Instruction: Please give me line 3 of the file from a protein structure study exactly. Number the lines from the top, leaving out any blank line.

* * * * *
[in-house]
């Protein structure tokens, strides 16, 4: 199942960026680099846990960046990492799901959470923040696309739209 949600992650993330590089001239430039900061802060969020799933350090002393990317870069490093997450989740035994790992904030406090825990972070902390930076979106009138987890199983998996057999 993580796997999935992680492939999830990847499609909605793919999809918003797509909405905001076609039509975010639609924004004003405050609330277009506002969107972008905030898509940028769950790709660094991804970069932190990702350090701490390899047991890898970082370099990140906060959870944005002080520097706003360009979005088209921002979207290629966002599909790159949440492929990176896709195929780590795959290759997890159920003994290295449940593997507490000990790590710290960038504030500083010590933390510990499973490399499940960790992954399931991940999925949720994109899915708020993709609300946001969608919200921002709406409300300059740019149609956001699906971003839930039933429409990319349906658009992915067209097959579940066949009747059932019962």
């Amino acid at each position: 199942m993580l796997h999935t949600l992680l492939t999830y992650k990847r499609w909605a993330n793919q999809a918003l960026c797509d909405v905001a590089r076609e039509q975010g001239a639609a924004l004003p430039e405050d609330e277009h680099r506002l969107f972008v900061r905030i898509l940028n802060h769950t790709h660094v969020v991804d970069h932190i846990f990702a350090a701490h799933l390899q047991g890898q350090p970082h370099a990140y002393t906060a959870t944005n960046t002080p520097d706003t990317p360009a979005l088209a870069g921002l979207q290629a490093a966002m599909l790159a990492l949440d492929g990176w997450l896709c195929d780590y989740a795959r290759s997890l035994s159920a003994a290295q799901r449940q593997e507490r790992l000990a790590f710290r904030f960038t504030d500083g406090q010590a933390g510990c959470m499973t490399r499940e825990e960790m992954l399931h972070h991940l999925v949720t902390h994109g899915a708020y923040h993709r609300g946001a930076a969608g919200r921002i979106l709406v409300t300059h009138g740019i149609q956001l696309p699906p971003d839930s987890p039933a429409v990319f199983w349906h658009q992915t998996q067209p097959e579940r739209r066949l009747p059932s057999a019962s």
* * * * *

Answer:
């Amino acid at each position: 199942m993580l796997h999935t949600l992680l492939t999830y992650k990847r499609w909605a993330n793919q999809a918003l960026c797509d909405v905001a590089r076609e039509q975010g001239a639609a924004l004003p430039e405050d609330e277009h680099r506002l969107f972008v900061r905030i898509l940028n802060h769950t790709h660094v969020v991804d970069h932190i846990f990702a350090a701490h799933l390899q047991g890898q350090p970082h370099a990140y002393t906060a959870t944005n960046t002080p520097d706003t990317p360009a979005l088209a870069g921002l979207q290629a490093a966002m599909l790159a990492l949440d492929g990176w997450l896709c195929d780590y989740a795959r290759s997890l035994s159920a003994a290295q799901r449940q593997e507490r790992l000990a790590f710290r904030f960038t504030d500083g406090q010590a933390g510990c959470m499973t490399r499940e825990e960790m992954l399931h972070h991940l999925v949720t902390h994109g899915a708020y923040h993709r609300g946001a930076a969608g919200r921002i979106l709406v409300t300059h009138g740019i149609q956001l696309p699906p971003d839930s987890p039933a429409v990319f199983w349906h658009q992915t998996q067209p097959e579940r739209r066949l009747p059932s057999a019962s």